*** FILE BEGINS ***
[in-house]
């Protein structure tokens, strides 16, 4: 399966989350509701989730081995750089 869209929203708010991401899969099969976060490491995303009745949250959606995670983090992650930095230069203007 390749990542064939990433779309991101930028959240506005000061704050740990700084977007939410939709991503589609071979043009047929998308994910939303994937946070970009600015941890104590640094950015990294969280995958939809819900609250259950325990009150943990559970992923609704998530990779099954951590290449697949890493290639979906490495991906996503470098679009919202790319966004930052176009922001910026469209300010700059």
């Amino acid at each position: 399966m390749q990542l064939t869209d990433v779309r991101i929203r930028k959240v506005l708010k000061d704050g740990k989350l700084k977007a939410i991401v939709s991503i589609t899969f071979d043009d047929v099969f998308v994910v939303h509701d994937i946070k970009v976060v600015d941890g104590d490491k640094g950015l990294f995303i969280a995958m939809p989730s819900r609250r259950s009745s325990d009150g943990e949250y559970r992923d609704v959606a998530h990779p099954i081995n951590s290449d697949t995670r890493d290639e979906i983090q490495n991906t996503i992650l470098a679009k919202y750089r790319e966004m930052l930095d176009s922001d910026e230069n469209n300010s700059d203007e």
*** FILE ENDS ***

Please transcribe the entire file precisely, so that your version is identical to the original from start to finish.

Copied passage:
[in-house]
């Protein structure tokens, strides 16, 4: 399966989350509701989730081995750089 869209929203708010991401899969099969976060490491995303009745949250959606995670983090992650930095230069203007 390749990542064939990433779309991101930028959240506005000061704050740990700084977007939410939709991503589609071979043009047929998308994910939303994937946070970009600015941890104590640094950015990294969280995958939809819900609250259950325990009150943990559970992923609704998530990779099954951590290449697949890493290639979906490495991906996503470098679009919202790319966004930052176009922001910026469209300010700059």
């Amino acid at each position: 399966m390749q990542l064939t869209d990433v779309r991101i929203r930028k959240v506005l708010k000061d704050g740990k989350l700084k977007a939410i991401v939709s991503i589609t899969f071979d043009d047929v099969f998308v994910v939303h509701d994937i946070k970009v976060v600015d941890g104590d490491k640094g950015l990294f995303i969280a995958m939809p989730s819900r609250r259950s009745s325990d009150g943990e949250y559970r992923d609704v959606a998530h990779p099954i081995n951590s290449d697949t995670r890493d290639e979906i983090q490495n991906t996503i992650l470098a679009k919202y750089r790319e966004m930052l930095d176009s922001d910026e230069n469209n300010s700059d203007e």